Small yet mighty, mouse woman commands respect. The story of the mythological mouse woman appears in the oral history of the Haida, Ts'msyen & other northwest coast peoples.
The white shell in these earrings are called dentalium, which are the shell of a sea mollusk that lives on the northwest coast of British Columbia. Dentalium were used as an item of trade between Indigenous nations & are a symbol of wealth.
These earrings signify respect, abundance, wealth & beauty.
Each piece of the sterling silver have a different design of mouse woman. Look closely & you can see her eyes, ears, teeth & nostrils.
Designed & fabricated by Morgan Asoyuf from the Ts'msyen Nation located in Lax Kwallams in northwest British Columbia. You will be delighted with the quality & hand-craftsmanship of these earrings, even the ear wires are hammered & made by hand.
Material: Sterling silver, dentalium, fresh water pearls
Dimensions: 2 3/4 inches from the top of the earwire to the bottom of the earring
Meet the Artist:
Morgan Asoyuf (nee. Green) was born March 24, 1984 in Prince Rupert, British Columbia, to parents Henry Green and Jean Gardiner. Morgan is Ts'msyen Eagle Clan from Lax Kwallams, B.C.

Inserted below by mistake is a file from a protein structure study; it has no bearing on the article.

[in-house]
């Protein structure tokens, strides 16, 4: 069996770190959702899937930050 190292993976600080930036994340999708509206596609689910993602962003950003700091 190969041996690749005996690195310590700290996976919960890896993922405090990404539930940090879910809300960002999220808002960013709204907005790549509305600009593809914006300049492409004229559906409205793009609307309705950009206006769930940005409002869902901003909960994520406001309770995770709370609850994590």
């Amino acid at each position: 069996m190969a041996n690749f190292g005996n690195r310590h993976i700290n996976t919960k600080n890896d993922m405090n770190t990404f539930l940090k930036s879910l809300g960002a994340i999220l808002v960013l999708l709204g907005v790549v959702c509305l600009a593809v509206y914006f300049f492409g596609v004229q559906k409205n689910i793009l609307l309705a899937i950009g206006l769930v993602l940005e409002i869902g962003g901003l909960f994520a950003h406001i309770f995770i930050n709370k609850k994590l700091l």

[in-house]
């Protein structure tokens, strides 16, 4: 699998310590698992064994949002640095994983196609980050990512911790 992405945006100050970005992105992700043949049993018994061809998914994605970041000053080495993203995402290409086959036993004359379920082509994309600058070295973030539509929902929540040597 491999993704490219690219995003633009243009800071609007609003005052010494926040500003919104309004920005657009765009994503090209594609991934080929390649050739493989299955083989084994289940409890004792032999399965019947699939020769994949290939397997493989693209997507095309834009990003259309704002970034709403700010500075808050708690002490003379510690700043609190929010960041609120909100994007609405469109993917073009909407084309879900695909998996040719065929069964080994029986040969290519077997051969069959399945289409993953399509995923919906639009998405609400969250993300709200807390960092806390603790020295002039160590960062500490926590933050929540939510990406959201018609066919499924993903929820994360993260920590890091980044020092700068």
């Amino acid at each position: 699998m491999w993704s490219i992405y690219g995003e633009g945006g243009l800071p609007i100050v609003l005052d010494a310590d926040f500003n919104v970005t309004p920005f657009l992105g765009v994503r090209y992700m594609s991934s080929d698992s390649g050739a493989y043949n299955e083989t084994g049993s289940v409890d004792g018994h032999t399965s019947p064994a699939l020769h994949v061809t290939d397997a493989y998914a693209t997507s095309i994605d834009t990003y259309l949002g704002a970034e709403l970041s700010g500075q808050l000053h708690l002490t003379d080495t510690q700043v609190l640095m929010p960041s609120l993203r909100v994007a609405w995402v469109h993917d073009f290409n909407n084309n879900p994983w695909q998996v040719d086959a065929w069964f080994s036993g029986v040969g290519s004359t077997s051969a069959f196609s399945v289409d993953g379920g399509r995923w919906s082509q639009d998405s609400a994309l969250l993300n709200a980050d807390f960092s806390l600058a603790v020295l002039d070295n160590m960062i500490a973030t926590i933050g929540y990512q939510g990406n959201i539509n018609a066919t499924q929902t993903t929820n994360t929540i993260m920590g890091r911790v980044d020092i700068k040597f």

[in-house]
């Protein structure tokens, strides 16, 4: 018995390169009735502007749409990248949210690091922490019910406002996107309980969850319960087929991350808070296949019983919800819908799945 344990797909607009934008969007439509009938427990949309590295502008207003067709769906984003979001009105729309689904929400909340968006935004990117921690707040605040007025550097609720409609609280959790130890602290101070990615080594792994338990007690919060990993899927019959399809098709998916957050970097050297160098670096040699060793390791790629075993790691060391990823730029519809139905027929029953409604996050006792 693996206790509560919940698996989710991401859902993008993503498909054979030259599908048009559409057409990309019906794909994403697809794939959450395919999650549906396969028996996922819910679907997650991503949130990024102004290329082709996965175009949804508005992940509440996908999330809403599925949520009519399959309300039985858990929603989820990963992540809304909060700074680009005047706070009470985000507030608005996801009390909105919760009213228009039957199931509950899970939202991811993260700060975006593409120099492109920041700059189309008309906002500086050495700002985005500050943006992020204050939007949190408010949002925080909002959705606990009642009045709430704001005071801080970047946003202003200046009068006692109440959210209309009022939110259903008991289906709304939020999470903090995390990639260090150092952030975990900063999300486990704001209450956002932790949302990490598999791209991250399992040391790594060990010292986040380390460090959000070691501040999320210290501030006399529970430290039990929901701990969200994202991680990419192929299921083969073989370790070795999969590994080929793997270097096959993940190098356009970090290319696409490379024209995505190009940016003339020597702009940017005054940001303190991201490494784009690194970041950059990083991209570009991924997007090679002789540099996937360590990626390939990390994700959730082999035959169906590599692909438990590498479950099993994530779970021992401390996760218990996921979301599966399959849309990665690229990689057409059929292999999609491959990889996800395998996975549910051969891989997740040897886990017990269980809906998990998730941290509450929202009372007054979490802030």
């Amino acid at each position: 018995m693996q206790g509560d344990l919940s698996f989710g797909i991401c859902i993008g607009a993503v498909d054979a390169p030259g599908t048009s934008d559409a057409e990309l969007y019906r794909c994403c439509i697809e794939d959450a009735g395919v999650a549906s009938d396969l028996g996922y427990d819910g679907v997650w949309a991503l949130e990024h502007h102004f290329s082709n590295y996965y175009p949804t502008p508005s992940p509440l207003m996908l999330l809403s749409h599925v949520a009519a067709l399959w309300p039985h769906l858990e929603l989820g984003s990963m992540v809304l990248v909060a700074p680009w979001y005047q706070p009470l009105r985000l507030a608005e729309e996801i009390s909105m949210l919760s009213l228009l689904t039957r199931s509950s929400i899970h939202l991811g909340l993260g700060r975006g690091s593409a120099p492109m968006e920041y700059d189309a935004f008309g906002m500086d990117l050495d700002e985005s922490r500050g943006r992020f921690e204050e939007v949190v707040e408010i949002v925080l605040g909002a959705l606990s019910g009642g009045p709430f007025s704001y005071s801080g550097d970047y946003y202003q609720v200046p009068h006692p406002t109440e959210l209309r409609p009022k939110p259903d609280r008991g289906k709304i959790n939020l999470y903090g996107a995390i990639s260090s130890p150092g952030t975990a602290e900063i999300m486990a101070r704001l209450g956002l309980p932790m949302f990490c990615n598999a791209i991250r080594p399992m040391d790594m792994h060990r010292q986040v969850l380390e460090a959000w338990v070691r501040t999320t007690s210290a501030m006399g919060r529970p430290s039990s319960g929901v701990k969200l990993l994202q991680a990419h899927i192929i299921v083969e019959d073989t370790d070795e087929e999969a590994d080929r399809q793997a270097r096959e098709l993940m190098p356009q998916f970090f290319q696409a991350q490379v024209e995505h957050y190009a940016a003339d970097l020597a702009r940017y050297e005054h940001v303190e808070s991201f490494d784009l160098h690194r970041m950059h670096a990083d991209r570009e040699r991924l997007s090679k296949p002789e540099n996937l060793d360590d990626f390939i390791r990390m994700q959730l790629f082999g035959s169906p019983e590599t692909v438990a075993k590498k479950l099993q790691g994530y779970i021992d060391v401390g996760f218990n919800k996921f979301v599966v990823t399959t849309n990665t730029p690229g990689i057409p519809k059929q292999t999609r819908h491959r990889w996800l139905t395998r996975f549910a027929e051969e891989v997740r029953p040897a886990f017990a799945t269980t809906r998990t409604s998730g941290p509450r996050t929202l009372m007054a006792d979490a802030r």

Morgans artistic career started with Blanche Macdonald Centres Fashion Design Diploma, and an interest in painting Ts’msyen designs. She carved cedar and alder while working with Henry Green, learning about the properties of the wood and how to properly care for it.
She took Bronze Casting at The Crucible art compound in Oakland, where industry professionals taught her both investment mold and sand casting.
In 2010 Morgan began studying at Vancouver Metal Art School under Gerold Mueller, a goldsmith from Pforzheim, Germany. She received diplomas in both jewelry design and stone cutting, learning special techniques such as hollow construction, custom stone cutting, and advanced soldering.
Morgan has studied design and engraving with Richard Adkins. She also attended Revere Academy in San Francisco for gem setting courses.
Celebrate the Artists & their Culture:
These pieces are made with the intention to be shared & worn by people from all cultures. Wearing jewelry by Indigenous artists is not cultural misappropriation, instead it celebrates the artist, the art form & promotes cultural awareness & sharing.
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